The Captaincy Experience
Unlike many of the candidates we’ll talk about in this series, it bears mentioning that Brock Boeser does have some valuable experience as captain of a hockey team. He did serve as the captain of USA’s entry into the 2014 Under-17 Championships—and managed to lead his team to a bronze.
Aside from Bo Horvat—who served as captain of Team Canada in the same tournament in 2012 and for the OHL’s London Knights—Boeser is the only notable Canuck with any previous captaincy experience.
He’s done the job before, and he’s done it well—so while there may be a better candidate or two for the gig already on the Vancouver roster, it’s safe to say that Boeser remains an excellent choice. Even if he doesn’t wear the “C” on his jersey, one can only assume that he’ll remain a valuable component of the Canucks’ leadership core for years to come.
The Contract Question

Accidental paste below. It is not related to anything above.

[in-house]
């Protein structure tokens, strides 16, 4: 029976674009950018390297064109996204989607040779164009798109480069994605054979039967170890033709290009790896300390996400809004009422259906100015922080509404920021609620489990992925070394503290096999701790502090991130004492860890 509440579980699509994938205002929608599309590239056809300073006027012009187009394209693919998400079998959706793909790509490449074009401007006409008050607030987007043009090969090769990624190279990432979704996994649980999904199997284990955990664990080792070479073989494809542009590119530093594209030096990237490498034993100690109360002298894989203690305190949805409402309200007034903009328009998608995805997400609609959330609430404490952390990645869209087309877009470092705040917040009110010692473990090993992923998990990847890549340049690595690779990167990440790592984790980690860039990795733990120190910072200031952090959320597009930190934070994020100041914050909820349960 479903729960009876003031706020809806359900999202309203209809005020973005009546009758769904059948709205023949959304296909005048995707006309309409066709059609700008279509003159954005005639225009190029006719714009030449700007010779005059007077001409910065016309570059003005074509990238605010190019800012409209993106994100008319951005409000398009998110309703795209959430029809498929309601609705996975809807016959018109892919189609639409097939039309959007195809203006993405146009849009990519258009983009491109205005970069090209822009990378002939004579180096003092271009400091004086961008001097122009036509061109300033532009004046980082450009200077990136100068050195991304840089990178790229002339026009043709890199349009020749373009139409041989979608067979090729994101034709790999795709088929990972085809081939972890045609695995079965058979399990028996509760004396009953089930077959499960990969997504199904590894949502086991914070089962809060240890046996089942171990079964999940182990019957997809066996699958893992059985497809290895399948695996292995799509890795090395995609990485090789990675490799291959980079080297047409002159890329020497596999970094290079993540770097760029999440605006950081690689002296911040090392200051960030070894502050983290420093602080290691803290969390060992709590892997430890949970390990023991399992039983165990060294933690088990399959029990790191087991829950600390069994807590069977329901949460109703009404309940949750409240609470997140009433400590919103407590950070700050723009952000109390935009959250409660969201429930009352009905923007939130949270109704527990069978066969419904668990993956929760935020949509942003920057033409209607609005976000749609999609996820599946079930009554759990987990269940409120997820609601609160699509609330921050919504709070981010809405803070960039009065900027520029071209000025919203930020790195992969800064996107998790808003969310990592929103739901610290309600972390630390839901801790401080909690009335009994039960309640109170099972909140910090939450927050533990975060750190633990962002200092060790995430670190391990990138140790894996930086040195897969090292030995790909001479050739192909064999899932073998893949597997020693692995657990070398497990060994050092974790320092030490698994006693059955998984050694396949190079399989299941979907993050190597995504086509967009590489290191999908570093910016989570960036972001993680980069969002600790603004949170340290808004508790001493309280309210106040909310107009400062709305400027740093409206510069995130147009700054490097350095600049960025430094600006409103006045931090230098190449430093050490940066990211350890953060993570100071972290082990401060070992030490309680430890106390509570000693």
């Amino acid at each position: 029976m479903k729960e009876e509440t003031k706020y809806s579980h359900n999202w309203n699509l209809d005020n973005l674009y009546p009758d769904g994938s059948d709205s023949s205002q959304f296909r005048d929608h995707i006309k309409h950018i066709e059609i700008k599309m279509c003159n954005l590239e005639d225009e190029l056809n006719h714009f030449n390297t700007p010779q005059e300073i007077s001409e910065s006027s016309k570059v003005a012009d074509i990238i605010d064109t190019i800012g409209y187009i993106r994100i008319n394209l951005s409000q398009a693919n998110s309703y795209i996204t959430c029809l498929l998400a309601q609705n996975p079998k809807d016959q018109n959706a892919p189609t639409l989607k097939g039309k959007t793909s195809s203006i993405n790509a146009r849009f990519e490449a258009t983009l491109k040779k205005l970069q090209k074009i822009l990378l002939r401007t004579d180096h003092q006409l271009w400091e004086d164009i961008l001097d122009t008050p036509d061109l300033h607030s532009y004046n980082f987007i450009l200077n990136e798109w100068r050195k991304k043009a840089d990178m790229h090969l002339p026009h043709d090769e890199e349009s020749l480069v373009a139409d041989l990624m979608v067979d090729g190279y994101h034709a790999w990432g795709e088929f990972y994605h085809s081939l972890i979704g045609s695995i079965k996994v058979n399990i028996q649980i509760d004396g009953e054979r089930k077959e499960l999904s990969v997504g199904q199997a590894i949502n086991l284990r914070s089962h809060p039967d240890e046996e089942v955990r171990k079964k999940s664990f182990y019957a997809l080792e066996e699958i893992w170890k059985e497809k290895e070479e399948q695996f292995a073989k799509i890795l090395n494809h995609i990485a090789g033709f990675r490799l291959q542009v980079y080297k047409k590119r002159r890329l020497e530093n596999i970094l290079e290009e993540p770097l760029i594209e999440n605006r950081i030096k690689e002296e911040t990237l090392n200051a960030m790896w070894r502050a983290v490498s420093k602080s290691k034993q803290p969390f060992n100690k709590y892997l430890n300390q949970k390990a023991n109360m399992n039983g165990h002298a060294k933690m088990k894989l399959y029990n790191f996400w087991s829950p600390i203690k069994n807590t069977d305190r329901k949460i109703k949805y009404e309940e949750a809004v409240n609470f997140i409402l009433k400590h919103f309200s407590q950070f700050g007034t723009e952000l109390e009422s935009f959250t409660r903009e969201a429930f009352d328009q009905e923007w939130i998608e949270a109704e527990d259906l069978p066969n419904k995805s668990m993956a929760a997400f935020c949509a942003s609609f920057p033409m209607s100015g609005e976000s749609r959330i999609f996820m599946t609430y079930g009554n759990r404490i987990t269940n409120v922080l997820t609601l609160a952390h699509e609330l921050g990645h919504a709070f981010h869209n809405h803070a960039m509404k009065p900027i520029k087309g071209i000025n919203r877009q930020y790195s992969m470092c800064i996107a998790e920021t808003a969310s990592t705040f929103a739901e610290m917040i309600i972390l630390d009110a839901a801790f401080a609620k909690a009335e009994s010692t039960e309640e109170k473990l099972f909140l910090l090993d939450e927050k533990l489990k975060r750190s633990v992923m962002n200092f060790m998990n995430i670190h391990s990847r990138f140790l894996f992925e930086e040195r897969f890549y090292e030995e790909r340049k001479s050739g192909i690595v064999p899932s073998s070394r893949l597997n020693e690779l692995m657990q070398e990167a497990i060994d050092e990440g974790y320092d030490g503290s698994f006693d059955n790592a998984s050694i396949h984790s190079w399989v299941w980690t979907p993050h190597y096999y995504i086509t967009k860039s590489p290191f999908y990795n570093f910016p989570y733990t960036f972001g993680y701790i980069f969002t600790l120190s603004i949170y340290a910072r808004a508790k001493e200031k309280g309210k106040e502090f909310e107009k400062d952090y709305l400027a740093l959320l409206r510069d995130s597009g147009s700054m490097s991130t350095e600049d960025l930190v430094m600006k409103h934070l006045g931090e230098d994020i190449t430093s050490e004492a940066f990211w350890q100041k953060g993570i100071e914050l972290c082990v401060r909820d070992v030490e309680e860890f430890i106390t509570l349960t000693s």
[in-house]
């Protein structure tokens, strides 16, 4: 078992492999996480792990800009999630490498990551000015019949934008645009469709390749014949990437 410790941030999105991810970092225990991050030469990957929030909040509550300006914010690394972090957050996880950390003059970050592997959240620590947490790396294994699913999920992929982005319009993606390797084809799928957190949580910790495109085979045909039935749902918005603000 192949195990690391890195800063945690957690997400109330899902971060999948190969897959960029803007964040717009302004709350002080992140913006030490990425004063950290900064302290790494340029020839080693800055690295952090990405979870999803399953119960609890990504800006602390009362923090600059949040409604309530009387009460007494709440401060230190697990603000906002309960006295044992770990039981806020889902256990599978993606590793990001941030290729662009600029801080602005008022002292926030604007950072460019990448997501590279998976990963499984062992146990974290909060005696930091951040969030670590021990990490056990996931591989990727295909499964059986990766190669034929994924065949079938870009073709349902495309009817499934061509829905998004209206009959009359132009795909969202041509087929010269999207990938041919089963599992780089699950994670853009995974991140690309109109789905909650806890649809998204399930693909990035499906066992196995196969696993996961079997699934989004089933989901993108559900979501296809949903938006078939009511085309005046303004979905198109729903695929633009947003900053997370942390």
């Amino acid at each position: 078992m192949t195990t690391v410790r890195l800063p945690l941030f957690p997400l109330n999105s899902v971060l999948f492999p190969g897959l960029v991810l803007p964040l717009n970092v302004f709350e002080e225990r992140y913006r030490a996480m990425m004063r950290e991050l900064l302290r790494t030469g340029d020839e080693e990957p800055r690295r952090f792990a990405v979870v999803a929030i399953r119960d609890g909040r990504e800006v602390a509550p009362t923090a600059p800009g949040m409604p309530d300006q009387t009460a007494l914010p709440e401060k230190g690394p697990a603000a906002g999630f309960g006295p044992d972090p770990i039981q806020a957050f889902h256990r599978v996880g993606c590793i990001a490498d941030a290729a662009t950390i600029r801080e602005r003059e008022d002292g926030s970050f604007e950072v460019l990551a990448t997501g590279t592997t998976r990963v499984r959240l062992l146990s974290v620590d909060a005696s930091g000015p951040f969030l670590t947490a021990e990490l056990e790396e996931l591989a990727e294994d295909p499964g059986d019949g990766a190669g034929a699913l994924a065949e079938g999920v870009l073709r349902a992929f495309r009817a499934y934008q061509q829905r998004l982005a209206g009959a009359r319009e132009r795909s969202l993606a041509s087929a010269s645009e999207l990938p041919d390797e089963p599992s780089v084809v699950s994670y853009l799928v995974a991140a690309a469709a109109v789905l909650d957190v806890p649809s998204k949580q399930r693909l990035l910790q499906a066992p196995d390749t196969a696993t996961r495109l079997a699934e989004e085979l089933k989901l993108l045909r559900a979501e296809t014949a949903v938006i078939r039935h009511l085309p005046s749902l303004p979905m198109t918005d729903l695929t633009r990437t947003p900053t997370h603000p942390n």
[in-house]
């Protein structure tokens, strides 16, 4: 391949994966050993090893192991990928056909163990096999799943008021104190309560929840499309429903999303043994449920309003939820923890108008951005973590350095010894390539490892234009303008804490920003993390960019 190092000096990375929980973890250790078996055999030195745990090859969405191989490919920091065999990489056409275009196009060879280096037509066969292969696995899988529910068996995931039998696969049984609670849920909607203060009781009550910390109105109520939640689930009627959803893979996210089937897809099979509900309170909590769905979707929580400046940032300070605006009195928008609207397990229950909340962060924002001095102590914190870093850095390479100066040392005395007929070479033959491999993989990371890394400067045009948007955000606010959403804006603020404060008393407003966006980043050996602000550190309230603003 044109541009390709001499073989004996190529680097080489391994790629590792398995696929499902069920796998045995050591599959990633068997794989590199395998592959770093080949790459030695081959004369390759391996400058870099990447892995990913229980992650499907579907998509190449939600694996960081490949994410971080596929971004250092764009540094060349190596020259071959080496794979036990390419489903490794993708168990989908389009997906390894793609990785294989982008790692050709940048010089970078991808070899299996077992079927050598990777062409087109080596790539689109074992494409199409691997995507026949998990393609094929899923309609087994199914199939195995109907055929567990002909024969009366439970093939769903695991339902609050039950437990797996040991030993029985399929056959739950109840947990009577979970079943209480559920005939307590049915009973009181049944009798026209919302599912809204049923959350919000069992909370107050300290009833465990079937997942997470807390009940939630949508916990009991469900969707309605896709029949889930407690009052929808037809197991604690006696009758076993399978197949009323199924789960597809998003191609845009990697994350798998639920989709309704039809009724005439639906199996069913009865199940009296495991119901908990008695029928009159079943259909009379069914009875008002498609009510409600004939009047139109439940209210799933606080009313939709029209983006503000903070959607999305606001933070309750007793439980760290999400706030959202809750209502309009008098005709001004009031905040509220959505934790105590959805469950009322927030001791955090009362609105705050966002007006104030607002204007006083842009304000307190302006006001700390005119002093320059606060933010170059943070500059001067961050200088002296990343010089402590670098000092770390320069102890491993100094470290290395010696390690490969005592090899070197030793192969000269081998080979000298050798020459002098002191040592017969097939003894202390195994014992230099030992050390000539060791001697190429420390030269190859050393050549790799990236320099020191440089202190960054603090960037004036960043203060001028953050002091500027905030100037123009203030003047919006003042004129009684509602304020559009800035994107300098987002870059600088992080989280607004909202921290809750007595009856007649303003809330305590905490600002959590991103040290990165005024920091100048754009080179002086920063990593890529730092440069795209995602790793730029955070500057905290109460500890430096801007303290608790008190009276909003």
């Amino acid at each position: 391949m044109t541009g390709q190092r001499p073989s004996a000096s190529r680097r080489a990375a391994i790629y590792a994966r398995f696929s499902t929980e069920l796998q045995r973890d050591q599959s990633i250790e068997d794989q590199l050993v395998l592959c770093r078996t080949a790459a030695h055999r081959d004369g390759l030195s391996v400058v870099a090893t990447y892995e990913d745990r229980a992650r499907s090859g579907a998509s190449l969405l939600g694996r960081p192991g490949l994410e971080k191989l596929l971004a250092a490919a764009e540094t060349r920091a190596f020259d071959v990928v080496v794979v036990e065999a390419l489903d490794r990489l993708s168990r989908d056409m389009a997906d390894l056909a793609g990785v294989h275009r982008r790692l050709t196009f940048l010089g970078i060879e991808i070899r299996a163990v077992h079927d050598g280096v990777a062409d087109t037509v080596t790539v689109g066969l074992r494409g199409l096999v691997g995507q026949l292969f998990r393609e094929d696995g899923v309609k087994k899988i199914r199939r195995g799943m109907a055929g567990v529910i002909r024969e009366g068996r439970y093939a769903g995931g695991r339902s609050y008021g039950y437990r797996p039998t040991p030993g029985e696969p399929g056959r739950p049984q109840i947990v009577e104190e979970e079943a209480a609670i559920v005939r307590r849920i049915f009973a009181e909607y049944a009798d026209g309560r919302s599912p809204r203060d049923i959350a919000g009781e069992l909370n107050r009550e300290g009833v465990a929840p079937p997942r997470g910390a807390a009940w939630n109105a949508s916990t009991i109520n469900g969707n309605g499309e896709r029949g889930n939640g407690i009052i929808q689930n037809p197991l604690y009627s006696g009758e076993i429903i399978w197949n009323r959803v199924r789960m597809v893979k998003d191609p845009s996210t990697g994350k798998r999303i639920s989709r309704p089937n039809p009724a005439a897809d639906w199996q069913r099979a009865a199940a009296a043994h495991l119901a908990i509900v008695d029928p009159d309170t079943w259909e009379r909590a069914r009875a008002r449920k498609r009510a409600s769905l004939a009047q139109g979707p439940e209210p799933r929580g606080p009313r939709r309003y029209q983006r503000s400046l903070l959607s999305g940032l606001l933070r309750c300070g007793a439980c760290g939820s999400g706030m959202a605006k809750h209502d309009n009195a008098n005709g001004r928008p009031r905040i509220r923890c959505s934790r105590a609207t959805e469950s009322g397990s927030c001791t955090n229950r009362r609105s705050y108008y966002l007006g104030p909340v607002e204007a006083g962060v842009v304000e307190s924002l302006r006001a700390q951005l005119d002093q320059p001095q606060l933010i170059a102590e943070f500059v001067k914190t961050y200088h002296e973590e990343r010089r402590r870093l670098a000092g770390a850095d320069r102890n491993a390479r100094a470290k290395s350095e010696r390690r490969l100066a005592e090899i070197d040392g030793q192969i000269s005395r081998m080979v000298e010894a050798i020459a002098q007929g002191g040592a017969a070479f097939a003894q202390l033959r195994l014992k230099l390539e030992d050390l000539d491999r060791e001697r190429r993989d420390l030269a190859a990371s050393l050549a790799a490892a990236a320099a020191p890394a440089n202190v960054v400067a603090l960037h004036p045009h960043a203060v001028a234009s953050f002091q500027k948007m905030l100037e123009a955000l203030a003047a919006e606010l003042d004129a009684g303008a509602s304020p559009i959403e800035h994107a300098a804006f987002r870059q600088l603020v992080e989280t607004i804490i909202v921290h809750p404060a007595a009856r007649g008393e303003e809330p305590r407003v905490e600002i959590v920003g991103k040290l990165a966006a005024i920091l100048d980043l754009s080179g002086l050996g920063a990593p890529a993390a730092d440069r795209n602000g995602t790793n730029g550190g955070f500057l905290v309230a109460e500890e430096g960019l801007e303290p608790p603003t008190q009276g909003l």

As with Alex Edler, we’ll end this article with an important footnote—Brock Boeser is not currently under contract with the Vancouver Canucks. As a restricted free agent, there’s very little chance that Boeser is actually going anywhere, but it’s important to mention the fact that he’ll need a brand new deal before anyone considers giving him any sort of official leadership role.
That being said, there’s every indication that Vancouver fans can expect Boeser to sign a contract that is at least slightly below his fair market value. If he does take a hometown discount in the name of the franchise becoming more competitive, it will be just one more indication of how good of a person he is—and why he’s the kind of captain that this fanbase could be very proud to call their own.